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ICT 512 - Advanced Web Technologies. Lecture 1: Introduction Shakeel A. Khoja. Course outline 1/2. * Current Web data standards o XML, XSL, XLink, DOM, SMIL o Processing XML documents o Deploying XML data * Current Web metadata standards

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ict 512 advanced web technologies

ICT 512 - Advanced Web Technologies

Lecture 1: Introduction

Shakeel A. Khoja

course outline 1 2
Course outline 1/2

* Current Web data standards

o XML, XSL, XLink, DOM, SMIL

o Processing XML documents

o Deploying XML data

* Current Web metadata standards

o RDF, RDF-SCHEMA

o Ontologies, Dublin Core

o Metadata processing

o Surfing the semantic web

course outline 2 2
Course outline 2/2

* Hypertext Linking

o Open Hypermedia philosophy

o Hypertext history

o The Missing Link: problems and solutions

* Web Site Construction

o Hypermedia Engineering

o Hypermedia Development Methods

o Hypermedia Development Techniques

o Web Site Maintenance

o Case study

* Web Searching

o Information retrieval history

o Search engine algorithms

o Case studies: Harvest, Google.

books and references
Books and references

Text Book: Munindar P. Singh and Michael N. Huhns, Service Oriented Computing Semantics, Processes, Agents, 2005, John Wiley.

Reference Books:

  • Leon Shklar and Rich Rosen, Web Application Architecture, 2nd Edition, JWI.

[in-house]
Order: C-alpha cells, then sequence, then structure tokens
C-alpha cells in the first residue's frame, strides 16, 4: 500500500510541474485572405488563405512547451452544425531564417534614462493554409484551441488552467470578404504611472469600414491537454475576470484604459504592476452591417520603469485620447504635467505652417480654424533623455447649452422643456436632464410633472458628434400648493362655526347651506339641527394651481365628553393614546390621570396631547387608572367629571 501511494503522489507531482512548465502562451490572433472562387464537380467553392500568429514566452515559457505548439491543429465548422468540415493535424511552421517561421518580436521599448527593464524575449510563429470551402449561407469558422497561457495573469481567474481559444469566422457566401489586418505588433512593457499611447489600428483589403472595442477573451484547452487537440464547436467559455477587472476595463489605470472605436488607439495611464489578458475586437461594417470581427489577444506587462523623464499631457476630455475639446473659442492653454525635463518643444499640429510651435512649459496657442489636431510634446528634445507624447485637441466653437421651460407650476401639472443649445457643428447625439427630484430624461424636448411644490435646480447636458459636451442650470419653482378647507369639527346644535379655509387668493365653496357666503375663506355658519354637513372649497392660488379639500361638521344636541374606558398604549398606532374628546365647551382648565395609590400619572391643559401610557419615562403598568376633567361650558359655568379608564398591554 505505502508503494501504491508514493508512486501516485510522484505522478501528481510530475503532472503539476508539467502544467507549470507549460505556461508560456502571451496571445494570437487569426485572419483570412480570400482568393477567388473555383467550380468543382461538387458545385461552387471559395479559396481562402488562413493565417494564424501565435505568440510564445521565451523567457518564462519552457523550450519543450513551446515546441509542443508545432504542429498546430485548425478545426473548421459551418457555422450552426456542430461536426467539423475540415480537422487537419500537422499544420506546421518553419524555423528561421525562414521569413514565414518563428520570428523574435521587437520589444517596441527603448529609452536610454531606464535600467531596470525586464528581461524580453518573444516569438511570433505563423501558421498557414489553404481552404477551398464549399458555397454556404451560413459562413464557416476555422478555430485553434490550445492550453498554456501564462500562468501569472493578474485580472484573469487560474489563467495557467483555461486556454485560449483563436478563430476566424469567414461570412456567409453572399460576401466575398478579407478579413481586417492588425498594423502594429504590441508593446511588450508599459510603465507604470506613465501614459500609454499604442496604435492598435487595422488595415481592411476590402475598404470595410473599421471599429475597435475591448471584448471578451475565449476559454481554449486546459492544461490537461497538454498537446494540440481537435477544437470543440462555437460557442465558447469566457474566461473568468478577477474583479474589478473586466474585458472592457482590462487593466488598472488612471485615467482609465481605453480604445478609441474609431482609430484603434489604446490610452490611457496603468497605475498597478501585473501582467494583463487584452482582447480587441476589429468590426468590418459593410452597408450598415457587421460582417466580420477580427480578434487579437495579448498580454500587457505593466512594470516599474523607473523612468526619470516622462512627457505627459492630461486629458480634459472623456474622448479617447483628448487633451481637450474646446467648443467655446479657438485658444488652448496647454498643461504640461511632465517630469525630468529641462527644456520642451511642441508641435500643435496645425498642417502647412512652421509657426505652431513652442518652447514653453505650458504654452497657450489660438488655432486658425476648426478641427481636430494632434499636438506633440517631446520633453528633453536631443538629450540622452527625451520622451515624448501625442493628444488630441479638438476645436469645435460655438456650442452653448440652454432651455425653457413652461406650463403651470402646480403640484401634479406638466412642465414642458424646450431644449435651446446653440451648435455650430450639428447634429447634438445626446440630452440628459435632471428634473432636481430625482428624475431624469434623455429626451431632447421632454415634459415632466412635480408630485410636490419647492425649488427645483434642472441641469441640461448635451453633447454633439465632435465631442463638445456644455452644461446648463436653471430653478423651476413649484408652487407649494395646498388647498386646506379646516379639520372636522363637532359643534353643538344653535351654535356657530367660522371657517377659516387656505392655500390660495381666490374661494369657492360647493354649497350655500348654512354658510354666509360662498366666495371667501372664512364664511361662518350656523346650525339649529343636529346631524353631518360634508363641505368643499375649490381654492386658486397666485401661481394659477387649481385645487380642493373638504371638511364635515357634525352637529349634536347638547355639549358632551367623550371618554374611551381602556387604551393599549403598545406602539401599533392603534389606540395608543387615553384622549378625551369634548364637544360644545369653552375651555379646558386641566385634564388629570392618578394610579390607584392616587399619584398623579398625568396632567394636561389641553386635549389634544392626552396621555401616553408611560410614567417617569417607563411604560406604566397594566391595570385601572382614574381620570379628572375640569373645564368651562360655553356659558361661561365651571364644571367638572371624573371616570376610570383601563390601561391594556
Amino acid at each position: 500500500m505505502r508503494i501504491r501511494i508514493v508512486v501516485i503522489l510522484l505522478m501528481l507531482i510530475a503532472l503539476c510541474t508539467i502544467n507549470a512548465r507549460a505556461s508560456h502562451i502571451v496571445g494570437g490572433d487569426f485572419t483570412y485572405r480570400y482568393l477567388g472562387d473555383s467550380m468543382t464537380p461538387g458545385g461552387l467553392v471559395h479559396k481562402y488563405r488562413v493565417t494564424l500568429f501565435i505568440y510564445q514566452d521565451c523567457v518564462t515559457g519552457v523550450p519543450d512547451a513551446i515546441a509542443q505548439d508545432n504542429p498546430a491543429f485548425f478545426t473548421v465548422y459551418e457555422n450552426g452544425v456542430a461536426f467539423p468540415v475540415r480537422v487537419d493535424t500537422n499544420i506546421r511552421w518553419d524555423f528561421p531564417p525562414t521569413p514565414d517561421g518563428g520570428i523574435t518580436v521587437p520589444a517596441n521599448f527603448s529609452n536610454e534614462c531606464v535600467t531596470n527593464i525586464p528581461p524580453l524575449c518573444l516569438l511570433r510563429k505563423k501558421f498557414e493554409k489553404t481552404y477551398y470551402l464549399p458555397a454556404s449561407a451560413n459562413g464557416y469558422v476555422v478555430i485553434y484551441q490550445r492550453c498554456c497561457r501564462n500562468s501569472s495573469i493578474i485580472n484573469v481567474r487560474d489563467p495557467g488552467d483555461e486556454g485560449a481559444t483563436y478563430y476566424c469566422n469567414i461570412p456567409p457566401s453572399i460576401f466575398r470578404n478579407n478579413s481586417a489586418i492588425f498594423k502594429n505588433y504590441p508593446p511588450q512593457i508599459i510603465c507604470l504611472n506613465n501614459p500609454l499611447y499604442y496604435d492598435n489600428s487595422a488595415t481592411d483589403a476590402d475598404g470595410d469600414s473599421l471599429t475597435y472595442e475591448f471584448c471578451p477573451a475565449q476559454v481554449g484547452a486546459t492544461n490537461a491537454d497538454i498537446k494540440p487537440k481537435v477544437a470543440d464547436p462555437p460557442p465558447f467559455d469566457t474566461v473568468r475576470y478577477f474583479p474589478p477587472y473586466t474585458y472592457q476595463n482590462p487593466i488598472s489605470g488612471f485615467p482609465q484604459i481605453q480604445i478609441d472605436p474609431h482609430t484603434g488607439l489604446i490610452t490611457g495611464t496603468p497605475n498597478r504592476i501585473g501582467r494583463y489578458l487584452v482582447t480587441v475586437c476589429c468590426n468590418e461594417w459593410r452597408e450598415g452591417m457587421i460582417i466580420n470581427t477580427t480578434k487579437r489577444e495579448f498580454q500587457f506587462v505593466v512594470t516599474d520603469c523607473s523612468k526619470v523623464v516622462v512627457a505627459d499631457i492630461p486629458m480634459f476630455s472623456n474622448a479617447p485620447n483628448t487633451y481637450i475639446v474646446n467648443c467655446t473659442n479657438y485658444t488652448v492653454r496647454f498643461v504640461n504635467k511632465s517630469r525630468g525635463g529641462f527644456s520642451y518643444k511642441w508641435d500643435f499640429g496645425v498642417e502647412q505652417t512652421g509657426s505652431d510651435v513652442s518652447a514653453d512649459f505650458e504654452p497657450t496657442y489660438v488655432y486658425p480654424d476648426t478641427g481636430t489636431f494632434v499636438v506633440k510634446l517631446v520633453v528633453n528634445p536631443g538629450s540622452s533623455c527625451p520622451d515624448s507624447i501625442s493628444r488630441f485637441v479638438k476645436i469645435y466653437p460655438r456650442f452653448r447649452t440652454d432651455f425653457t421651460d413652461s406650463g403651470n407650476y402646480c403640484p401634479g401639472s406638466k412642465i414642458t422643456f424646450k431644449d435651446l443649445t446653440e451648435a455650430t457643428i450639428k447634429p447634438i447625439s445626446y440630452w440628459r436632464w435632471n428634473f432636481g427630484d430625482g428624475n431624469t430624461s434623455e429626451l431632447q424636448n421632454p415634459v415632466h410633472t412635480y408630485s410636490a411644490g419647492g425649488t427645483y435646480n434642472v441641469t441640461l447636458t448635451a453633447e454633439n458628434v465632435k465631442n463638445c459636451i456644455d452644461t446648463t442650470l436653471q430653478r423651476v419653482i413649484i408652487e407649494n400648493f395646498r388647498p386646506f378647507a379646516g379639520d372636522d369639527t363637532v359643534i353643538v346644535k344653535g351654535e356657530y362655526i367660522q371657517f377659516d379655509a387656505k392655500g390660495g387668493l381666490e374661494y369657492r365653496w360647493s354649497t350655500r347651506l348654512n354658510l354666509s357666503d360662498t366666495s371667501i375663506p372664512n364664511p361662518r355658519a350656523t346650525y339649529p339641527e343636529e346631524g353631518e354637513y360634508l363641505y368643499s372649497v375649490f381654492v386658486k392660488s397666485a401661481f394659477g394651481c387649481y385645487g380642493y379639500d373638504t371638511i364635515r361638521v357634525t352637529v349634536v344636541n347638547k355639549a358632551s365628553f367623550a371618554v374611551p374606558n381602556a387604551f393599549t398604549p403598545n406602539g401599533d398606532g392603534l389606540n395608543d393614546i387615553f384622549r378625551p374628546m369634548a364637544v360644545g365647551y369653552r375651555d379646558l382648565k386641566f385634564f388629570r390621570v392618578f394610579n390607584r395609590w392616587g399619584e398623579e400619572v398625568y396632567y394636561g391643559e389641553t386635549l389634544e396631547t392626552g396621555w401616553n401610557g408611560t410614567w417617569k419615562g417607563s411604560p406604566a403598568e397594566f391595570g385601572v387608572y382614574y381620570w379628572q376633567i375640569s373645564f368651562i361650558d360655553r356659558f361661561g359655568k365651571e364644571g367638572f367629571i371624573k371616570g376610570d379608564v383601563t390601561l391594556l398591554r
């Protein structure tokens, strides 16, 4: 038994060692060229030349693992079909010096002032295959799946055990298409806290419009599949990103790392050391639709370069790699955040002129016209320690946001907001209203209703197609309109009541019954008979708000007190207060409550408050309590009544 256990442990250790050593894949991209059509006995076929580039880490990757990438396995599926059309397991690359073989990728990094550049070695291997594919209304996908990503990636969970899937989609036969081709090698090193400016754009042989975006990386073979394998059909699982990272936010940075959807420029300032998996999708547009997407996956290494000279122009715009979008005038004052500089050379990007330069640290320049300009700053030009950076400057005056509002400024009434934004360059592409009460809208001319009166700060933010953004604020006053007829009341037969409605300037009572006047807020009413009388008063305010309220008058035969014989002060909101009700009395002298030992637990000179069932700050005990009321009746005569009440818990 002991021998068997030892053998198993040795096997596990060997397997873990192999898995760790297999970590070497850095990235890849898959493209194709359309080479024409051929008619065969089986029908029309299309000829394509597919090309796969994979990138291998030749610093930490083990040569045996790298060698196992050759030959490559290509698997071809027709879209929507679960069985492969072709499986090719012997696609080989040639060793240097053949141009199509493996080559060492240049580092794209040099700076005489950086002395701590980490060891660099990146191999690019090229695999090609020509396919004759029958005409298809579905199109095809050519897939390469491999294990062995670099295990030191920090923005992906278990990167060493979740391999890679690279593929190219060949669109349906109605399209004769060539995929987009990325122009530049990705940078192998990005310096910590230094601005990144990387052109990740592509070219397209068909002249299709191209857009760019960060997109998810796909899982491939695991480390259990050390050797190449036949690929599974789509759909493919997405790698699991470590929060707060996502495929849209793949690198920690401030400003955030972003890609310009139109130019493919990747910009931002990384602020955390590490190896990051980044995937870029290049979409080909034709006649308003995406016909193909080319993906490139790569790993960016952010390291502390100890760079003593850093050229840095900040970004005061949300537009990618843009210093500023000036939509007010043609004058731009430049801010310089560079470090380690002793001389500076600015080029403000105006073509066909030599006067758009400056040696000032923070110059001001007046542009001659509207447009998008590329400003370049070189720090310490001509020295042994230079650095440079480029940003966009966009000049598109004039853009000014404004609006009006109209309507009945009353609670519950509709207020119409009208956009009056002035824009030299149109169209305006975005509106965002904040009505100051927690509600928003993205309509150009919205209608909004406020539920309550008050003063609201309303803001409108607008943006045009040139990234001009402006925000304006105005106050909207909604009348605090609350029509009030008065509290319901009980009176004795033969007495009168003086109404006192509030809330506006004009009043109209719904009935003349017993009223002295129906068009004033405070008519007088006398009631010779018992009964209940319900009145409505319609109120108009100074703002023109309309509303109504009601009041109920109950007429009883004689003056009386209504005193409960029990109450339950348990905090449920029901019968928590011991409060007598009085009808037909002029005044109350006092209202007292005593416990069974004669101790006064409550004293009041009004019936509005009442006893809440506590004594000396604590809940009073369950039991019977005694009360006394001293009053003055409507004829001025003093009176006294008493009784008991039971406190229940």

• Rosenfeld L, Information Architecture for the World Wide Web, 2nd Edition, O\'Reilly 2002
  • Deitel, Deitel and Goldberg, Internet and World Wide Web - How To Program, 3rd Edition, Prentice Hall 2004
  • Gerti Kappel, Birgit Proll, Siegfried Reich, Werner Retschitzegger, Web Engineering, JWI 2006
  • Various WWW sources
our information landscape
Our Information Landscape

Image from: http://www.socialmedia.biz/images/masssocialmedia.png

the future of information
The Future of Information

Image from: http://novaspivack.typepad.com/nova_spivacks_weblog/metaweb_graph.JPG

what is 21st century business

What do you think?

What is 21st Century Business?

Buyers and sellers who are:

  • Effective Learners
  • Effective Collaborators
  • Effective Creators

Image from: http://www.uniquecare.org/Collaborate%20250.jpg

21st century learners
21st Century Learners:
  • Lifelong learners
  • Can learn how to learn
  • Independent learners
  • Metacognitive
  • Intrinsically motivated
  • Focus on self improvement

Image from: http://flickr.com/photos/akaicker/38149570/

21st century collaborators
21st Century Collaborators:
  • Are effective communicators.
  • Are socially and culturally aware.
  • Take responsibility for their role.
  • Are flexible.

Image from: http://flickr.com/photos/wainwright/351684037/.

21st century collaborators1
21st Century Collaborators:
  • Are able to delegate or share responsibility when necessary.
  • Are equally comfortable as either leaders or participants.
  • Appreciate and internalize the essential interdependence of being part of society.

Image from: http://flickr.com/photos/pedrosimoes7/1301014184/

21st century creators
21st Century Creators:
  • Effectively analyze and synthesize.
  • Originality, innovative and creative contributors to society.